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experiencing extreme winter pressure from hospitals that say they cannot admit people into hospital cos they cannot discharge people home because they don't have the social care they need at home or cannot get into residential care. no health watch england says there is another part to this problem. it says people are waiting too long to get initial assessments from local councils to cvr eligible for care, for example for adaptations at home if they can no longer walk, or help getting into residential care. their own investigation phone data was patchy. people waited on average between two and 52 days to get that initial assessment, and then maybe months to get the care they need. in one case they find that someone waited two yea rs they find that someone waited two years for initial assessment, and they are saying that things need to change. it is worth saying there is no statutory time, the local omudsman says between four and six weeks is reasonable in the case as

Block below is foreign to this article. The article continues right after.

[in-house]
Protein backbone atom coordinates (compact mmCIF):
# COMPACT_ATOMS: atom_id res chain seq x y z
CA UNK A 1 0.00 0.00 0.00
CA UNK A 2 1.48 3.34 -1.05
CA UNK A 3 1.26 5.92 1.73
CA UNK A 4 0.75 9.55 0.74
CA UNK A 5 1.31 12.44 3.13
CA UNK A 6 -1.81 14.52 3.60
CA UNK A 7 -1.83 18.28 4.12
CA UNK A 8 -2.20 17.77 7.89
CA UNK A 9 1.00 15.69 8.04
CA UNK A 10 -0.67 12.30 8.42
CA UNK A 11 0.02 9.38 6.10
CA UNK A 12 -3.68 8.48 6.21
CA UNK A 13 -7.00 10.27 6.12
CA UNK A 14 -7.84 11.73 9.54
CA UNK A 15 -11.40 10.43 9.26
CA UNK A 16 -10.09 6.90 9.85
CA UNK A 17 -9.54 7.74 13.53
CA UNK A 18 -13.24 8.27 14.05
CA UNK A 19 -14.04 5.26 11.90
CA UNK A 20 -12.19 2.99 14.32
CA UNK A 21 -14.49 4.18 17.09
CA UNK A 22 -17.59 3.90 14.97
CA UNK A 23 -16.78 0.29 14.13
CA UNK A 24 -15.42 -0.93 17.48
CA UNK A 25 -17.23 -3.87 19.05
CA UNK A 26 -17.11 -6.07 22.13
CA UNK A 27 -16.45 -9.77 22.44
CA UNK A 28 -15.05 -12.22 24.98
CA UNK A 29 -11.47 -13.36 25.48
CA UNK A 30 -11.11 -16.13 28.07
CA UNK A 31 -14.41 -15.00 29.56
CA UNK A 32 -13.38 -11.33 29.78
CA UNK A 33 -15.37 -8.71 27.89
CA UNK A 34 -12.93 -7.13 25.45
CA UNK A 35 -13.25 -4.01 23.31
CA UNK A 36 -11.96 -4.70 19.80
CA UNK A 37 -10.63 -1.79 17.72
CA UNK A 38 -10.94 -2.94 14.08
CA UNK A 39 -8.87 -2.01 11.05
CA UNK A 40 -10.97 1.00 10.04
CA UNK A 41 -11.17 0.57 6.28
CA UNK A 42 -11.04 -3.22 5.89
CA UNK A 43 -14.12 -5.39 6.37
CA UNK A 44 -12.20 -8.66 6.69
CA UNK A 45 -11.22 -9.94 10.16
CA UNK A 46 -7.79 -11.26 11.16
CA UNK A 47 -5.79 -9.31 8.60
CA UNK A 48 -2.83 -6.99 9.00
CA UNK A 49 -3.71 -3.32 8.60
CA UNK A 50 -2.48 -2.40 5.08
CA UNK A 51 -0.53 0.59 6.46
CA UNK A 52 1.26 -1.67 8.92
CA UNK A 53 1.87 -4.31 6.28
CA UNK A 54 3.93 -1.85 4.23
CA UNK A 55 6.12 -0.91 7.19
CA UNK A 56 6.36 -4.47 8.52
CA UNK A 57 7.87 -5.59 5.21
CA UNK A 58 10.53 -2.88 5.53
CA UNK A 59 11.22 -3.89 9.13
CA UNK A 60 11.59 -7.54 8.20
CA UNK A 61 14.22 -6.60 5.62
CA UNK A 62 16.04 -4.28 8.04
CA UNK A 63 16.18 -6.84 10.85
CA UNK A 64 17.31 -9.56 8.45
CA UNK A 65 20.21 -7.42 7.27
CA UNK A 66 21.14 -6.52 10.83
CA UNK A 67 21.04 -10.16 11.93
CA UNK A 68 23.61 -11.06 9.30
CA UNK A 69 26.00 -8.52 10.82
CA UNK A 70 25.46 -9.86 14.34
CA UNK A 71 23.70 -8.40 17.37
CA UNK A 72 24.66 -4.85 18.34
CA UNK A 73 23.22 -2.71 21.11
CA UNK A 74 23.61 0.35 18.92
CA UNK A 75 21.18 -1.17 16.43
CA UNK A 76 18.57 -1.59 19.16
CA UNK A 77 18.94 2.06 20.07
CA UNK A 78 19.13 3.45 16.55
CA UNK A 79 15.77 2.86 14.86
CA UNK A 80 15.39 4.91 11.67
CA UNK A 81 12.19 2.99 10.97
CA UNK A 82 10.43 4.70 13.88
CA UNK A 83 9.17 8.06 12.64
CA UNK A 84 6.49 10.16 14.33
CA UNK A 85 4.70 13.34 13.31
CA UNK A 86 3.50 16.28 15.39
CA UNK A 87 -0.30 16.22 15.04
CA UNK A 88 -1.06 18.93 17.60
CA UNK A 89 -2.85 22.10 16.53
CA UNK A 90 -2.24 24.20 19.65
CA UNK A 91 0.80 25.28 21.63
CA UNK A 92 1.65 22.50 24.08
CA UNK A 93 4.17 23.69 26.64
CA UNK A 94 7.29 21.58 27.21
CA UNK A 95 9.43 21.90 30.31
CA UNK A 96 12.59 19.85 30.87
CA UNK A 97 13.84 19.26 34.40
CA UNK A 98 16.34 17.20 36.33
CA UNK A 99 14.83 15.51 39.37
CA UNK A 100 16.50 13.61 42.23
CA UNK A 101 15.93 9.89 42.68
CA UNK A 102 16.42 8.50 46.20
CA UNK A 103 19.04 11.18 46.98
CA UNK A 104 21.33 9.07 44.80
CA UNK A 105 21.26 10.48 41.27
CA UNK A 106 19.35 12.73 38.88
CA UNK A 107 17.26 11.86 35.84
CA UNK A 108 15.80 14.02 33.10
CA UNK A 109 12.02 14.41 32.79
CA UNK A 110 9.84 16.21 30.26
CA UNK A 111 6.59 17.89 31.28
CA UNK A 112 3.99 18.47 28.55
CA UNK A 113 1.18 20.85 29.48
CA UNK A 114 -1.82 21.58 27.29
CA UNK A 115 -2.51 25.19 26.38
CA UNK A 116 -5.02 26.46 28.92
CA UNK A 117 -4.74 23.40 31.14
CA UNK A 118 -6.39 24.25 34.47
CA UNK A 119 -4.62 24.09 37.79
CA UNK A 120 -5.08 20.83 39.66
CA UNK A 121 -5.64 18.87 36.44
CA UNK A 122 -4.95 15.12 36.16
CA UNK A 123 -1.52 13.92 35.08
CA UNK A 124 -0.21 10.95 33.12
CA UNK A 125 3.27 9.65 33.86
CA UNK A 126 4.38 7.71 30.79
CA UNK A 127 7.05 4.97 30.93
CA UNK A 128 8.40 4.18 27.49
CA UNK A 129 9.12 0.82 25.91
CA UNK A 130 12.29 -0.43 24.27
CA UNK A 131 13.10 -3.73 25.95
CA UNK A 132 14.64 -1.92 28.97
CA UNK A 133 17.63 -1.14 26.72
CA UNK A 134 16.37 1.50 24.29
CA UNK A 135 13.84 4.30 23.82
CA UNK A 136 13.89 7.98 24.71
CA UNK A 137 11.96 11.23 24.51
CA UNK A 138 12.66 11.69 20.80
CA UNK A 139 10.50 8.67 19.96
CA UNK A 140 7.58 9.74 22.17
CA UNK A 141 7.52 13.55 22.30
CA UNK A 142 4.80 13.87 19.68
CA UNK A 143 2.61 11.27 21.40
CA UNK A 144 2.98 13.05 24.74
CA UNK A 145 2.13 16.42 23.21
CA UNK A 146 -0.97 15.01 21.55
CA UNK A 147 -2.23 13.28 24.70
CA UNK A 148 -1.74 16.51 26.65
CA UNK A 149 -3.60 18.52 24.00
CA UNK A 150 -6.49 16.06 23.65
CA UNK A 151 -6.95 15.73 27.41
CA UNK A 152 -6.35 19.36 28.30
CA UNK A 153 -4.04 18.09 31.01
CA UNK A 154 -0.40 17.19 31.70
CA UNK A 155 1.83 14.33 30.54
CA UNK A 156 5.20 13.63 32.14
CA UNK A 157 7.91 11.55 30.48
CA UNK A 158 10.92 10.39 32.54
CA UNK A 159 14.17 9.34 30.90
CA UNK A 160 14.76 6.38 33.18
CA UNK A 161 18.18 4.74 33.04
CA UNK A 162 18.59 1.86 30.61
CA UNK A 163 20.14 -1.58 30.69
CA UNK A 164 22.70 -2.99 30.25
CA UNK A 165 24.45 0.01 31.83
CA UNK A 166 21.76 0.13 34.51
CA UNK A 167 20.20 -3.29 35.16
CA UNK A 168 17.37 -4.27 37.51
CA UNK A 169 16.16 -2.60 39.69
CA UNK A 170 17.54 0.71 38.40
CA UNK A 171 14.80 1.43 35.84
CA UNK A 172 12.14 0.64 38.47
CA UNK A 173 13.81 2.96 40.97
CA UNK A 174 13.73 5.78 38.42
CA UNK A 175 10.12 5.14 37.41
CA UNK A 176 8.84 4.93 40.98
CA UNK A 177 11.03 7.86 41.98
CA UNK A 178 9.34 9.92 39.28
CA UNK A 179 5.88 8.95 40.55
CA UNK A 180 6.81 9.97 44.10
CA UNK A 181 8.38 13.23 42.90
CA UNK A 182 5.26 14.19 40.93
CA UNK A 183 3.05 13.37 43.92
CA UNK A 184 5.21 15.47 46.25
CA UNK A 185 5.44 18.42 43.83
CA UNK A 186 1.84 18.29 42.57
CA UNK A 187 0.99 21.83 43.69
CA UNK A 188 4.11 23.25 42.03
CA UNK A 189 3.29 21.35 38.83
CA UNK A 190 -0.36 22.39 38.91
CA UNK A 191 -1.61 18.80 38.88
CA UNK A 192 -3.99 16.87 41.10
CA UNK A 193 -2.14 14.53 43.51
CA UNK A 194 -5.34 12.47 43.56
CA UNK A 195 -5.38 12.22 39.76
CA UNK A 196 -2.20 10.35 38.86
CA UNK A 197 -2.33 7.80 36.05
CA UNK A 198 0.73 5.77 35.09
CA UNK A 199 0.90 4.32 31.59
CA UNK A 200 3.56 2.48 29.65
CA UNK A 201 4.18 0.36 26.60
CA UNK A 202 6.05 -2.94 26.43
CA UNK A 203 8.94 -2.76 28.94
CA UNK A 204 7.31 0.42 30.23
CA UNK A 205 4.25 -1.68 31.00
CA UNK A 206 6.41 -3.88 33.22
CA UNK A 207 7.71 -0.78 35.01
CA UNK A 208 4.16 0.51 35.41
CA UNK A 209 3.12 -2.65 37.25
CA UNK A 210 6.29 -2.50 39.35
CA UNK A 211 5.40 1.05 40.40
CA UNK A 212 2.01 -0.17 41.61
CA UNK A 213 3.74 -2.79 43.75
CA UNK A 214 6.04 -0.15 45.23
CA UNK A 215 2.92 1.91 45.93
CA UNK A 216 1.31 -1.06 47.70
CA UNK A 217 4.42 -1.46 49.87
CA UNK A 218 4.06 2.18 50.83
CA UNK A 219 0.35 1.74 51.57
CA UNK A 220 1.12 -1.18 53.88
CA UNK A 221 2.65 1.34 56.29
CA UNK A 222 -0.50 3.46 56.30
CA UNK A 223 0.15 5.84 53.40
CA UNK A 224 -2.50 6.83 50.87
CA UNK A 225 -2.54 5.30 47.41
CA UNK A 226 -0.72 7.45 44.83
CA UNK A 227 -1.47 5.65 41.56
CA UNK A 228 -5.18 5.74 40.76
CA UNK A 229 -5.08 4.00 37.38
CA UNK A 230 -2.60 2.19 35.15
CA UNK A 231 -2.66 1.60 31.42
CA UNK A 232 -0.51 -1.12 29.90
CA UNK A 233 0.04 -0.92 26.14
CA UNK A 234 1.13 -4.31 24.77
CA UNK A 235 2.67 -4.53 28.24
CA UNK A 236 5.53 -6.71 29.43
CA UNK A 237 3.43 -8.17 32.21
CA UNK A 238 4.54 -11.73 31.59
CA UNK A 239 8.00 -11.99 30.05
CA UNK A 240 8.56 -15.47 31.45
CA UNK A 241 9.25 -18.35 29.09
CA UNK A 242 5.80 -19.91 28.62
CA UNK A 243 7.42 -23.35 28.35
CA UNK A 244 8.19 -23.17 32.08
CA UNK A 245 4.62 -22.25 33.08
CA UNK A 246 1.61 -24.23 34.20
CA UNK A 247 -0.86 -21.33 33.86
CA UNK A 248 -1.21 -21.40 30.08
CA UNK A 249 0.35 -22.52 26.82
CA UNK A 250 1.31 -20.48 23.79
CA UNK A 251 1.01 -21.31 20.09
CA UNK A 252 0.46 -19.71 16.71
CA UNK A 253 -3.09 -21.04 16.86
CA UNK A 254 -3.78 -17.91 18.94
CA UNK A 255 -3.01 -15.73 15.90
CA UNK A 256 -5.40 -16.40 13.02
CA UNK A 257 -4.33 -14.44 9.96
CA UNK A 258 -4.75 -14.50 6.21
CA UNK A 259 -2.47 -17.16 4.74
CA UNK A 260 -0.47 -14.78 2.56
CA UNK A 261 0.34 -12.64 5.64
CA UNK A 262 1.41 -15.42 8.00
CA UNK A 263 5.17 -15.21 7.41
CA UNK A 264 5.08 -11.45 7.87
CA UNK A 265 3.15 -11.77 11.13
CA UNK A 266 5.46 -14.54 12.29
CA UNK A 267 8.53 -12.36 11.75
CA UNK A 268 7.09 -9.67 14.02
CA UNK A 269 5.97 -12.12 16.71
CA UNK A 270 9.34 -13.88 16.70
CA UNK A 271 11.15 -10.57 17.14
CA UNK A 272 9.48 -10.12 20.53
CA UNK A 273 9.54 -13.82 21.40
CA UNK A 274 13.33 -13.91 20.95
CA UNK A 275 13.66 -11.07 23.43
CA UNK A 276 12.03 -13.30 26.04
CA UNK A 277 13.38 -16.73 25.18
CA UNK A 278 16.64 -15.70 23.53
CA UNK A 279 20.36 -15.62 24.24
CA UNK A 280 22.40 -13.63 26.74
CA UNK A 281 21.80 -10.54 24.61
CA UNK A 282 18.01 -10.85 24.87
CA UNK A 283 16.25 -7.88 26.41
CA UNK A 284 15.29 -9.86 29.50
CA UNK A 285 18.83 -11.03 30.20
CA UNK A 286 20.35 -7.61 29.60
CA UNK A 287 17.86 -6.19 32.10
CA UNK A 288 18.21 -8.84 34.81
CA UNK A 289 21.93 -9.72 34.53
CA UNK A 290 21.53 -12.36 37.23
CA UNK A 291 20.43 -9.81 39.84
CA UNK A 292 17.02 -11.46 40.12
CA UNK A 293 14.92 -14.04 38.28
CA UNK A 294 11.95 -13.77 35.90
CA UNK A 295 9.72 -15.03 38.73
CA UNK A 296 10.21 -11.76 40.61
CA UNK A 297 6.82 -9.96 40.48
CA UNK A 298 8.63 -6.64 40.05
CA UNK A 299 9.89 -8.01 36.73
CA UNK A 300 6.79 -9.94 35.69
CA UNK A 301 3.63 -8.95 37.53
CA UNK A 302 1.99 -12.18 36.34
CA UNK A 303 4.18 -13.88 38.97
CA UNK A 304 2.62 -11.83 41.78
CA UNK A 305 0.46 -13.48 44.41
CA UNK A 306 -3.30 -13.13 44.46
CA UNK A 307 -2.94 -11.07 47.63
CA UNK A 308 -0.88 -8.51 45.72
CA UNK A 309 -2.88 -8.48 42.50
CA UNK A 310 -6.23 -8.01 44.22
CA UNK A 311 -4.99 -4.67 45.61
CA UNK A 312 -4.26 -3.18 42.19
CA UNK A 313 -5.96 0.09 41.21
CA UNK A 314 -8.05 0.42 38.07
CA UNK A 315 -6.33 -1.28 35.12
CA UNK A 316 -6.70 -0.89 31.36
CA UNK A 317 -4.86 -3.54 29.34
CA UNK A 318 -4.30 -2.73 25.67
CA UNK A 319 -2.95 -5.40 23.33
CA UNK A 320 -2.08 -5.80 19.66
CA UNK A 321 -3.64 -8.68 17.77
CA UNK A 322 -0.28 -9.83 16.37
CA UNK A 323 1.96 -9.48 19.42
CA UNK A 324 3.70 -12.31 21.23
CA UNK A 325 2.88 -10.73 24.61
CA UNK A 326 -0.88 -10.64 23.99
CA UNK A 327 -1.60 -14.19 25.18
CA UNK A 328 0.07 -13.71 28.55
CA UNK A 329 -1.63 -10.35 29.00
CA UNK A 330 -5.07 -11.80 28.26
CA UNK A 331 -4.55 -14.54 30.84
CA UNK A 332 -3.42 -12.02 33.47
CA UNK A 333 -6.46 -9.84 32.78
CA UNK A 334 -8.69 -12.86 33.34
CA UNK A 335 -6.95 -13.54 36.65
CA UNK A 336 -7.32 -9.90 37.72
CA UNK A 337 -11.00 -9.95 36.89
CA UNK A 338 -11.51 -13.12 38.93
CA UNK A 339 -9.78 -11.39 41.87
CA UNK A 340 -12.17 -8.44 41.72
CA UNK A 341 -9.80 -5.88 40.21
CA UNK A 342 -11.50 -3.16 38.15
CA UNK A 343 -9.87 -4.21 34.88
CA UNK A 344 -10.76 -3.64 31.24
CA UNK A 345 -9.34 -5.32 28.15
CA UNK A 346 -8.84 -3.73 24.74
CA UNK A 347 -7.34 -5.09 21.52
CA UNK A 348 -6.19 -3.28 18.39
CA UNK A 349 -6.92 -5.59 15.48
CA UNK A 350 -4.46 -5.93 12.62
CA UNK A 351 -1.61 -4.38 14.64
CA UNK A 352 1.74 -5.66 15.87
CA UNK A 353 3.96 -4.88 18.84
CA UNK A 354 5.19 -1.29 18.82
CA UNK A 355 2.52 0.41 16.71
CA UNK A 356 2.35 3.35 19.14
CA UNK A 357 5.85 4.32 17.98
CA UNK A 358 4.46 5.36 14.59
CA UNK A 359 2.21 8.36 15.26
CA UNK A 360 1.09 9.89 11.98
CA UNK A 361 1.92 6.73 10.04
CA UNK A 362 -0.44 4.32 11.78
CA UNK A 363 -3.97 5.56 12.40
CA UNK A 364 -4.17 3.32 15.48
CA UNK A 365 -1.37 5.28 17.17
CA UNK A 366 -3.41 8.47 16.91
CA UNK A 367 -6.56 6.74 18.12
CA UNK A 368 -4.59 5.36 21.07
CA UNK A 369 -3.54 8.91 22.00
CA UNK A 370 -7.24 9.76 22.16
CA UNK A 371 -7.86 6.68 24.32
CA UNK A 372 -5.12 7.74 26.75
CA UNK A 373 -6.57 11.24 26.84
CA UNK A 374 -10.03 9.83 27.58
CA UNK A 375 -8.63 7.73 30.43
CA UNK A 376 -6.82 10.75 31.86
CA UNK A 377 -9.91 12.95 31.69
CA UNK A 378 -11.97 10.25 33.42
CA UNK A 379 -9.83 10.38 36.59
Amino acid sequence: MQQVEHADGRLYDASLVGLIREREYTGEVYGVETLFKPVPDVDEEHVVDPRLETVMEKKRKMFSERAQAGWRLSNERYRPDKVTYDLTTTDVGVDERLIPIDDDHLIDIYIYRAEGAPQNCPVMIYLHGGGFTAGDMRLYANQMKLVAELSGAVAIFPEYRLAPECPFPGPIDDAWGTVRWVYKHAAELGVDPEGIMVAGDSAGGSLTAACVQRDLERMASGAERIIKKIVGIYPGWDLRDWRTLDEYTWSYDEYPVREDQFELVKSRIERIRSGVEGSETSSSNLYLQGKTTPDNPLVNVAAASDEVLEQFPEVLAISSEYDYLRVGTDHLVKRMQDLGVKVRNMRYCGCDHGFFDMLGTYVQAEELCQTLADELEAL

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it looks into. the government says it looks into. the government says it is put in an extra £900 million of additionalfunding it is put in an extra £900 million of additional funding to adult social care in the next two—year zone it will challenge local authorities that do not give care in authorities that do not give care in a timely fashion. the time new cars are allowed on britain's roads before they need an mot could go up from three to four years, under government proposals. the department for transport said safer technology and improved manufacturing means new vehicles stay roadworthy for longer. the change, which could come in from 2018, would bring britain in line with northern ireland and many other european countries. andy murray is out of the australian open, after a shock defeat by a player ranked 50 in the world. the world number one lost his fourth round match to germany's mischa zverev in four sets. with novak djokovic outcome the path for andy murray to win the open had